April 15, 2011 at 14:54 | Report abuse | Reply
    • BillRubin

      Every summer, the rise in graffiti "directly parallels" the rise in sales of ice cream. It's as true of a correlation as the one you mentioned.

      Also consider that the rise in skin cancer happens to "directly parallel" improving skin cancer awareness and detection (source below). And, the incidence of skin cancer "directly parallels" sun exposure. And, this all "directly parallels" the increase in life expectancy.

      Hacker SM, Flowers FP. Squamous cell carcinoma of the skin. Will heightened awareness of risk factors slow its increase? Postgrad Med. 1993;93(8):115.

      April 16, 2011 at 01:02 | Report abuse |
  27. Lynn

    Thank you so much for sharing your story. I too underwent Basal Cell Carcinoma surgery on St. Patrick's Day. Yes the needle is the worst part. Mine was above my lip and started out as a little spot. Unfortunately, I waited six months before going to the doctor. My plastic surgeon told me the scar would not have been so long if I had gone to him sooner. He had to cut into my lip to get it all out and a month later my lip is still numb where it was cut. When he sliced my face and pulled it out with the tweezers it looked like it had a tail which was the part that went into my lip. I am fair-skinned and enjoyed the sun while growing up. I still enjoy being outside hiking and biking, but will be wearing long sleeves, long pants, a hat and sunscreen even when it is cloudy. I wish you all the best. Thanks again for sharing your story so others can get to their doctor sooner than what I did.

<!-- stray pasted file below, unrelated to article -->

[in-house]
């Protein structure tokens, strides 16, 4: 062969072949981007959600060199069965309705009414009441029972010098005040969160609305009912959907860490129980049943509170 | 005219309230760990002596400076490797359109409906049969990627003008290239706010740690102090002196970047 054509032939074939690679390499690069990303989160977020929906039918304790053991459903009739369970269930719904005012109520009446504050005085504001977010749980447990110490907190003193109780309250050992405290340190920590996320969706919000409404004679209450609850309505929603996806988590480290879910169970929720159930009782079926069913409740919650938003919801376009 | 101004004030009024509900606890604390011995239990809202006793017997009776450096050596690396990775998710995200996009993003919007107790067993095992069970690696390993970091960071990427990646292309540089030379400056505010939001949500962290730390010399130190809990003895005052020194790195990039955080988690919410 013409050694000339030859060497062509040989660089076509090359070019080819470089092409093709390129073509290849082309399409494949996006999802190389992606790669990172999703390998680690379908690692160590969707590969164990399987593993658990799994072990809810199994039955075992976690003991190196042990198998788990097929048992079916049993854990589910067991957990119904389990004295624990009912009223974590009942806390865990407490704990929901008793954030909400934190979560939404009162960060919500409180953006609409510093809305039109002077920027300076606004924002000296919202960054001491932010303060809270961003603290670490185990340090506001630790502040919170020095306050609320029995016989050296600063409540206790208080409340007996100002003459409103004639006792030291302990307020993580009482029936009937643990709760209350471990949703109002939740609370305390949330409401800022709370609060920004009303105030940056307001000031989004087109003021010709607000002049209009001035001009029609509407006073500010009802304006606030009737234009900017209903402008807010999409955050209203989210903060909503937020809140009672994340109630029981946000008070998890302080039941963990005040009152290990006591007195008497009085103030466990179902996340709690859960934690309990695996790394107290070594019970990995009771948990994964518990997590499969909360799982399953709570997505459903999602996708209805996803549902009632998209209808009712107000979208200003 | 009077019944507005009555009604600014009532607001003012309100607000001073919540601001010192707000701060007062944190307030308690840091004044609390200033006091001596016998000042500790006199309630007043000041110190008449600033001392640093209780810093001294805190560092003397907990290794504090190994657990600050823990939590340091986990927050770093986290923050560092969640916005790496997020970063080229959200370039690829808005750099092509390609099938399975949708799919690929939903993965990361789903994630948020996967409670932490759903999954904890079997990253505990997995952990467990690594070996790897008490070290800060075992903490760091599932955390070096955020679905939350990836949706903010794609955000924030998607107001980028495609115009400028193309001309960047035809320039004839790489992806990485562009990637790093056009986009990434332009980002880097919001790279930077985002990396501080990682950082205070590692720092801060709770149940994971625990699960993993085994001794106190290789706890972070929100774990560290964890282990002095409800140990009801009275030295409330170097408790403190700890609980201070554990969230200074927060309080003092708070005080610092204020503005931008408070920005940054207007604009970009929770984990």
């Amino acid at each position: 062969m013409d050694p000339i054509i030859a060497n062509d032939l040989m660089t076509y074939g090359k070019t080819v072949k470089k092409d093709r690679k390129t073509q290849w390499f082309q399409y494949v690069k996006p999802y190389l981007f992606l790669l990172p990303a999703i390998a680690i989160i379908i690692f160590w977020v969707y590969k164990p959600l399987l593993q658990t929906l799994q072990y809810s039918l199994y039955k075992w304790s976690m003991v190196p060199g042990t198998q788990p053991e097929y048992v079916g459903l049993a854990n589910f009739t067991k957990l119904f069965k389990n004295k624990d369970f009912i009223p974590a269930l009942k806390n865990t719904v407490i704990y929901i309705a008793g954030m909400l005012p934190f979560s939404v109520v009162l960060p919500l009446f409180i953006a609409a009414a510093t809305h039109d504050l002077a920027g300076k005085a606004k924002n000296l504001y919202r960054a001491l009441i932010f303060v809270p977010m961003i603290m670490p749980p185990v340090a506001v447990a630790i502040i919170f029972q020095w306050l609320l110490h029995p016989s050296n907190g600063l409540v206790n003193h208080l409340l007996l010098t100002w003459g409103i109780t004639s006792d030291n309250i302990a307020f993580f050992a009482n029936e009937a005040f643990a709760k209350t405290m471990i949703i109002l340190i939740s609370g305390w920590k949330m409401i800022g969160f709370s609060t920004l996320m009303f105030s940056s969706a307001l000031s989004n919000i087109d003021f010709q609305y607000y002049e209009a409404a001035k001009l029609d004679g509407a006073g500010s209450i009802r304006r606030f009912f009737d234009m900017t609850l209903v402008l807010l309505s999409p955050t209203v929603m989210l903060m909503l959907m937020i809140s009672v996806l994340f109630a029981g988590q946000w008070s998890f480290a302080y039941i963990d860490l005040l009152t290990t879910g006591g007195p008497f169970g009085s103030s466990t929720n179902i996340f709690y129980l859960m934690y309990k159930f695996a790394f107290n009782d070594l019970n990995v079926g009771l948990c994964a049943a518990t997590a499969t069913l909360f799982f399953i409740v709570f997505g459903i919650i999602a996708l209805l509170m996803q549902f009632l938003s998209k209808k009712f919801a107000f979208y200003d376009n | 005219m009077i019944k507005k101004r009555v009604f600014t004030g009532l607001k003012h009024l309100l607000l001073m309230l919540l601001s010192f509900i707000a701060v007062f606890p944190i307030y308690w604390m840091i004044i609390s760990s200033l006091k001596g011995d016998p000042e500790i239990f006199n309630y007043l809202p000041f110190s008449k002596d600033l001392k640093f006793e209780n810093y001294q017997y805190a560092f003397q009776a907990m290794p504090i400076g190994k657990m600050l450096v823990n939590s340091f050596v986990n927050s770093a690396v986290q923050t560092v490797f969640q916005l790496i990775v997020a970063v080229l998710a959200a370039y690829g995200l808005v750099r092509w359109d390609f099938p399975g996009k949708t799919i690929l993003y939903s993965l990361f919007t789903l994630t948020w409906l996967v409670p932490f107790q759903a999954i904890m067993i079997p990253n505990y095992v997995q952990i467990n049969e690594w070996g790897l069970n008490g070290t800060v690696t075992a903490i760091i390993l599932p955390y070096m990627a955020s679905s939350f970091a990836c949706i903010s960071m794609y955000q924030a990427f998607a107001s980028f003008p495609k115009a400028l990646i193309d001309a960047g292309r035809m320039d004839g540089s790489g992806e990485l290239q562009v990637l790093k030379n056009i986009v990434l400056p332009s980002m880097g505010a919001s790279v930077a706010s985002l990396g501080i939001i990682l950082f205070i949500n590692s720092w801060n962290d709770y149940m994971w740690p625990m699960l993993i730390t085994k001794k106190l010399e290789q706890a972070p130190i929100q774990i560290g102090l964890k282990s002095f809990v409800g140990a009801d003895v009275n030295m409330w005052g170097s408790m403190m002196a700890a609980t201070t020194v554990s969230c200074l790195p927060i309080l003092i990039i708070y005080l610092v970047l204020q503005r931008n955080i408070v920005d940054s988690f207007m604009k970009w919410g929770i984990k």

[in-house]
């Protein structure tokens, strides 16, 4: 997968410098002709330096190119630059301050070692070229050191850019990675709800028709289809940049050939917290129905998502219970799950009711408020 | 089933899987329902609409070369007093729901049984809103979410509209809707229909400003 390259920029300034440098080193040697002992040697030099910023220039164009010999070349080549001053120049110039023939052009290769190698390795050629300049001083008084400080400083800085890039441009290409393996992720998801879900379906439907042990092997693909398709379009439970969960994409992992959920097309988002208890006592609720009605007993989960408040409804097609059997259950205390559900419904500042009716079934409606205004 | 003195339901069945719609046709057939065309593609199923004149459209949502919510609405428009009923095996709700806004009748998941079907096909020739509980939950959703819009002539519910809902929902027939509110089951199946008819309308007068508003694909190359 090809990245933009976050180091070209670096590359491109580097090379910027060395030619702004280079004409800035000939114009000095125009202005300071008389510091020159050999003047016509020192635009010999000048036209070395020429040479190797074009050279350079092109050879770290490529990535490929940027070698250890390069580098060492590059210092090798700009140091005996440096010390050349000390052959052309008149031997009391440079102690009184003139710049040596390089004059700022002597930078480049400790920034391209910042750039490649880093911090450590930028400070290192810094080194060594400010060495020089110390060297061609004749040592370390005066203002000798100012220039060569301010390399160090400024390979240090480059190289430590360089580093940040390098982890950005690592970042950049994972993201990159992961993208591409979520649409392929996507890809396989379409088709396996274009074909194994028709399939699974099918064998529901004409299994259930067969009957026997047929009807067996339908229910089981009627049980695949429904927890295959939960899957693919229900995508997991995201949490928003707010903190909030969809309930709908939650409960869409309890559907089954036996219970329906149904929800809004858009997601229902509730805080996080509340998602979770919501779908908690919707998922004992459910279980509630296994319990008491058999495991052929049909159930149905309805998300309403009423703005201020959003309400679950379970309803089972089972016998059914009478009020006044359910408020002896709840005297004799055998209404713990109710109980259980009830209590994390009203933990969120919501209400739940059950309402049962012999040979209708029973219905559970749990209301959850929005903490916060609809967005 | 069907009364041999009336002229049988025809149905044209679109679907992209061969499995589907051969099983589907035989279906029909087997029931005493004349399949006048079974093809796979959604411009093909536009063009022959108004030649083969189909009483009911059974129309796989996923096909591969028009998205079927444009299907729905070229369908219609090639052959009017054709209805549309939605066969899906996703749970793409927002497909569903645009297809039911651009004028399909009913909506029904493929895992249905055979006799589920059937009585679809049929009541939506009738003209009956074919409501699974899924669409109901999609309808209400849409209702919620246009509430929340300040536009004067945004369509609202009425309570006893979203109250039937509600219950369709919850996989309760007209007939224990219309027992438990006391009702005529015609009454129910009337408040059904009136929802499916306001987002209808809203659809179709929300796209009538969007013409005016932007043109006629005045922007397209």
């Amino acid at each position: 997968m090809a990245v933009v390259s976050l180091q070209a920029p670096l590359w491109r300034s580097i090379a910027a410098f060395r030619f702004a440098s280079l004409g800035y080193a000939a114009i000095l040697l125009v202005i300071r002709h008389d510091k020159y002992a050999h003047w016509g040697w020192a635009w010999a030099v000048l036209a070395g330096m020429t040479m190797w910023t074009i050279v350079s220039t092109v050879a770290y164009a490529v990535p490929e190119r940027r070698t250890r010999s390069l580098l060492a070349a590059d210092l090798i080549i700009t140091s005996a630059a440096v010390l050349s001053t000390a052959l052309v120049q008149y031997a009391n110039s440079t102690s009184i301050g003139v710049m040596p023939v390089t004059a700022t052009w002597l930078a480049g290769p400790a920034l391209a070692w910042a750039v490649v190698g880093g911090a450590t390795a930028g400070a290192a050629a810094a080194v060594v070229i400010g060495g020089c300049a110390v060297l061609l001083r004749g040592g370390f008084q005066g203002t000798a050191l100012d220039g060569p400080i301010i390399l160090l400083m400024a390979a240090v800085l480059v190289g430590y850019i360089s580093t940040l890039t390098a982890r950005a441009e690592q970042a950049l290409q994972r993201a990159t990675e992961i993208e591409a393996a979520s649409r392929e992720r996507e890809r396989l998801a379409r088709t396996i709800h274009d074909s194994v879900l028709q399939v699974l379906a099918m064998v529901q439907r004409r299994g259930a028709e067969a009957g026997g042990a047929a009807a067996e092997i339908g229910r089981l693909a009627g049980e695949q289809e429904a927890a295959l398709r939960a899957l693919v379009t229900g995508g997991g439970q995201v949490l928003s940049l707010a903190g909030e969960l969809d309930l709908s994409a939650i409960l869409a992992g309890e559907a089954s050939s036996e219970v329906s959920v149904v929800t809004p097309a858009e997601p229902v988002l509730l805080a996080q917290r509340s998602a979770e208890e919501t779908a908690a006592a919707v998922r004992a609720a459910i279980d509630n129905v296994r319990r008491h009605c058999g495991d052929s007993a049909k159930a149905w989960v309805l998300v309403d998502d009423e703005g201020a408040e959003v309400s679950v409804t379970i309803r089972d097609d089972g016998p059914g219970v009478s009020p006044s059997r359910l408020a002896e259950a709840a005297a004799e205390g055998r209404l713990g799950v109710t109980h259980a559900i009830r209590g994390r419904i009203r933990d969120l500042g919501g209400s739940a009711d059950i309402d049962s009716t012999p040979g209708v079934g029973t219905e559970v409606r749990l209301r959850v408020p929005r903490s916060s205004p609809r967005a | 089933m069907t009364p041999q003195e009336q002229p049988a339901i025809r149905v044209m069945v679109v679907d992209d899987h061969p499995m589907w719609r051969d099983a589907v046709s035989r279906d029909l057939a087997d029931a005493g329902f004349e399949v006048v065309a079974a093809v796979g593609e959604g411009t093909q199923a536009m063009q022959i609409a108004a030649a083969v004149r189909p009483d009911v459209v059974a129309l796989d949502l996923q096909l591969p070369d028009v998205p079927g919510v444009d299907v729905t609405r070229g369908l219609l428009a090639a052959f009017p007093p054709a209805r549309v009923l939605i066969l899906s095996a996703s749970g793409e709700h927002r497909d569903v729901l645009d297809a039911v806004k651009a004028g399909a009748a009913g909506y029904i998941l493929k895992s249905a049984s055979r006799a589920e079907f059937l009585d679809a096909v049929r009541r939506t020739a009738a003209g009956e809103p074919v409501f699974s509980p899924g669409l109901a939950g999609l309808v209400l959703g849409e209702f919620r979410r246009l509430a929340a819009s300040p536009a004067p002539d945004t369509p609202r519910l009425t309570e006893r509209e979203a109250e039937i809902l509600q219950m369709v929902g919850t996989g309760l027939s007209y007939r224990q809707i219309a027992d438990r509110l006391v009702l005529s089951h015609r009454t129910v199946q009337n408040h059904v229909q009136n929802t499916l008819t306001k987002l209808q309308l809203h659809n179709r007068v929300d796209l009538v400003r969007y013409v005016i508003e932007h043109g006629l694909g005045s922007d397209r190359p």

April 15, 2011 at 14:54 | Report abuse | Reply
  28. Trevor

    So your stupidy as a child got you cancer, but somehow you still managed to land a job at CNN as an anchor with the same level of stupidity intact (I've seen your bits Brooke, and you are dumb as a doornail). Keep milking this job Brooke, you'll get fired soon enough.

    April 15, 2011 at 14:57 | Report abuse | Reply
  29. Karl

    I for one greatly appreciate you sharing your story with the world. I have had two bouts with melanoma and see my dermotologist twice a year for checkups. It seems that he is taking a biopsy nearly every time I visit as a precaution. Many of my co-workers think it is some kind of joke, or a way for me to avoid work but I try to tell them skin cancer is serious business and left unchecked can be deadly serious.